Data from all consecutive patients who underwent apher-esis for axi-cel or tisa-cel between November 2018 and August 2021 were retrospectively collected from electronical medical records at 12 Spanish institutions. Three centers contributed with patients treated only with tisa-cel (n=13). All treatments were approved after review of patients’ diagnoses and medical charts by a national expert panel of the Ministry of Health. Primary mediastinal lymphoma cases were excluded from this study since they were treated exclusively with axi-cel. Selection of axi-cel or tisa-cel did not follow predefined uniform criteria and was performed according to each centers’ guidelines. Patients included for safety and response analysis had a minimum post-infusion follow-up of 30 days and at least one imaging response assessment. Survival outcomes were assessed in all patients who underwent leukapheresis (intention-to-treat analysis, ITT) and in patients who received a CAR T-cell infusion. All patients provided informed consent for CAR T-cell therapy. The study was approved by the ethical committee of the Hospital General Universitario Gregorio Marañón and conducted in accordance with the Declaration of Helsinki.
Patients received lymphodepleting chemotherapy with fludarabine (30 mg/m2 for axi-cel and 25 mg/m2 for tisa-cel) and cyclophosphamide (500 mg/m2 for axi-cel and 250 mg/m2 for tisa-cel) for 3 consecutive days. After 2 to 4 days of washout, patients received the CAR T-cell infusion in a hospitalization regimen to guarantee a close monitoring of adverse events. Grading of cytokine release syndrome (CRS) and immune effector cell-associated neurotoxicity syndrome (ICANS) followed the American Society for Transplantation and Cellular Therapy (ASTCT) recommendations.17 Management of CRS and ICANS followed local institutional guidelines, based on national guidelines.18 Briefly, tocilizumab was used for the treatment of CRS grade ≥2, but considered in cases of persistent CRS grade 1. Steroids were the second line for CRS if two to three doses of tocilizumab were unsuccessful. For ICANS, steroids were the first line of treatment (dexa-methasone 10 mg 4 times each day [QID]), started at grade ≥2 and considered for cases of persistent grade 1. Severe ICANS was treated with anakinra or siltuximab as per local protocol. Tocilizumab was only considered in cases of concurrent CRS. For the reporting of other adverse events, Common Terminology Criteria for Adverse Events (CTCAE) version 5.0 was used. Infectious complications were treated following the Spanish consensus guidelines.19 Infection severity was classified as mild, moderate, severe, life-threatening, or fatal as previously established.20 All reported cytopenias were recorded from salvage therapy-naïve patients. All patients underwent a baseline positron emission tomography and computed tomography (PET/CT) scan immediately before the start of LD chemotherapy (after the last bridging regimen). Response assessment after CAR T-cell therapy was performed at 1, 3, 6, 12 and 18 months post-infusion and graded according to the 2014 Lugano recommendations.21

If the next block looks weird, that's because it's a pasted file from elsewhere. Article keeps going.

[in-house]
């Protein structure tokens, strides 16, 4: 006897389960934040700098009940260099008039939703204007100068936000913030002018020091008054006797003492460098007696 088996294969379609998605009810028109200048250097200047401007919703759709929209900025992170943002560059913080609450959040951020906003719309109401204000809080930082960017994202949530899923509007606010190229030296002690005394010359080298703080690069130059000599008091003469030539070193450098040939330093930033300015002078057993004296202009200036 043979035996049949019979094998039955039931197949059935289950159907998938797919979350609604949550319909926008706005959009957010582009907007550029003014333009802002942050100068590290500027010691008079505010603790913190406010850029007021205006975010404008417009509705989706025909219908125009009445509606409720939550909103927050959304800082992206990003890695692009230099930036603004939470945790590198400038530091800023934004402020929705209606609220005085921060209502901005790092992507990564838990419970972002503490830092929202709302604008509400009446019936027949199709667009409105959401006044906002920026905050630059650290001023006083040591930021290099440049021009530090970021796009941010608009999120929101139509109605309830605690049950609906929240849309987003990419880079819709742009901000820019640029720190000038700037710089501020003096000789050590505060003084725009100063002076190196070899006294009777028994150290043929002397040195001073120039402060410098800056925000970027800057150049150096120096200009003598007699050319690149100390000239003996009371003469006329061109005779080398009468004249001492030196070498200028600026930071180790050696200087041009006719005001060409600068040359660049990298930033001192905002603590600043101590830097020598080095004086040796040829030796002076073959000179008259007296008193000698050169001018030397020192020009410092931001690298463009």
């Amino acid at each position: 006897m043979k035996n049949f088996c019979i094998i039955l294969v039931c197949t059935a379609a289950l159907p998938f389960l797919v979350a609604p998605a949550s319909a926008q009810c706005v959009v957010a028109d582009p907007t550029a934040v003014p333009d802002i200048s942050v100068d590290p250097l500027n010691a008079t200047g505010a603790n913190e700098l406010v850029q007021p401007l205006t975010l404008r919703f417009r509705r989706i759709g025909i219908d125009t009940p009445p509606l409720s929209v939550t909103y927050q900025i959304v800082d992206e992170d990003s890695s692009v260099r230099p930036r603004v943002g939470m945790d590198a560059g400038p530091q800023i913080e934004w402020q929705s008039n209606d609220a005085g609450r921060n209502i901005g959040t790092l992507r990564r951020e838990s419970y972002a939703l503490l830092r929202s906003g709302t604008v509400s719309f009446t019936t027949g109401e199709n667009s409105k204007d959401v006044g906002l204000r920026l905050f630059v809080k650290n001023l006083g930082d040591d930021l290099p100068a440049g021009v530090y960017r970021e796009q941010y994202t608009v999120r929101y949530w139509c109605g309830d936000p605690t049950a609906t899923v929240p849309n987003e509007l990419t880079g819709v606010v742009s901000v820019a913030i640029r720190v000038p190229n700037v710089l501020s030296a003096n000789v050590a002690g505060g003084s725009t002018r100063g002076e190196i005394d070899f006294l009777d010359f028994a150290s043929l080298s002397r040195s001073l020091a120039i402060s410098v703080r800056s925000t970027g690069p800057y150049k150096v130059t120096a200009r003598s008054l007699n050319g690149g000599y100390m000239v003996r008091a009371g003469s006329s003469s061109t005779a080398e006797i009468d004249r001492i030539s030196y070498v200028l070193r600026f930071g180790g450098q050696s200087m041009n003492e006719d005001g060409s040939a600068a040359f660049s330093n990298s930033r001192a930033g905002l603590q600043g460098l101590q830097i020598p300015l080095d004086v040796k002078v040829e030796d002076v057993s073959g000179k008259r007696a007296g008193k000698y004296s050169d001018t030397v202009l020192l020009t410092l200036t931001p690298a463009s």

Definition and endpoints